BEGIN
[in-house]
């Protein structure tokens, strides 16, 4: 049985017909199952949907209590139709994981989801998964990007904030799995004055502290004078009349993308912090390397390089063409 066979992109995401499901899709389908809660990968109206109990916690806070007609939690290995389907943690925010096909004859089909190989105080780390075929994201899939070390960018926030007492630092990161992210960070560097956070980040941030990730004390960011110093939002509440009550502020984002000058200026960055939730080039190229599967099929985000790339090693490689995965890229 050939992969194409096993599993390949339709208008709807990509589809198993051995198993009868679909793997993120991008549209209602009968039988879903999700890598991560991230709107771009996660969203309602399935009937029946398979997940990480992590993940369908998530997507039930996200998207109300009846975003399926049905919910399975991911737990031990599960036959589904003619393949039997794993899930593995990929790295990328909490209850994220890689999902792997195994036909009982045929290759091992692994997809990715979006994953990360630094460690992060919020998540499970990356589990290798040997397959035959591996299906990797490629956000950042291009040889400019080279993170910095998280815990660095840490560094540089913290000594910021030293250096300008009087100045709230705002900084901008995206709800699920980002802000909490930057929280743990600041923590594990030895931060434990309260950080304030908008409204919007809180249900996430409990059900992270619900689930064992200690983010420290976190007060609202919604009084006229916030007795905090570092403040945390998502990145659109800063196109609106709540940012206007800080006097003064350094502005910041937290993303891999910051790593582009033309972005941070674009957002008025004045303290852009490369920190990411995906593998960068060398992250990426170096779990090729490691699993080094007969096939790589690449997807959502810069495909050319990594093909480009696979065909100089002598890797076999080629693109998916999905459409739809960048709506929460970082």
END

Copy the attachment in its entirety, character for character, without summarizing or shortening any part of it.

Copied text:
[in-house]
């Protein structure tokens, strides 16, 4: 049985017909199952949907209590139709994981989801998964990007904030799995004055502290004078009349993308912090390397390089063409 066979992109995401499901899709389908809660990968109206109990916690806070007609939690290995389907943690925010096909004859089909190989105080780390075929994201899939070390960018926030007492630092990161992210960070560097956070980040941030990730004390960011110093939002509440009550502020984002000058200026960055939730080039190229599967099929985000790339090693490689995965890229 050939992969194409096993599993390949339709208008709807990509589809198993051995198993009868679909793997993120991008549209209602009968039988879903999700890598991560991230709107771009996660969203309602399935009937029946398979997940990480992590993940369908998530997507039930996200998207109300009846975003399926049905919910399975991911737990031990599960036959589904003619393949039997794993899930593995990929790295990328909490209850994220890689999902792997195994036909009982045929290759091992692994997809990715979006994953990360630094460690992060919020998540499970990356589990290798040997397959035959591996299906990797490629956000950042291009040889400019080279993170910095998280815990660095840490560094540089913290000594910021030293250096300008009087100045709230705002900084901008995206709800699920980002802000909490930057929280743990600041923590594990030895931060434990309260950080304030908008409204919007809180249900996430409990059900992270619900689930064992200690983010420290976190007060609202919604009084006229916030007795905090570092403040945390998502990145659109800063196109609106709540940012206007800080006097003064350094502005910041937290993303891999910051790593582009033309972005941070674009957002008025004045303290852009490369920190990411995906593998960068060398992250990426170096779990090729490691699993080094007969096939790589690449997807959502810069495909050319990594093909480009696979065909100089002598890797076999080629693109998916999905459409739809960048709506929460970082």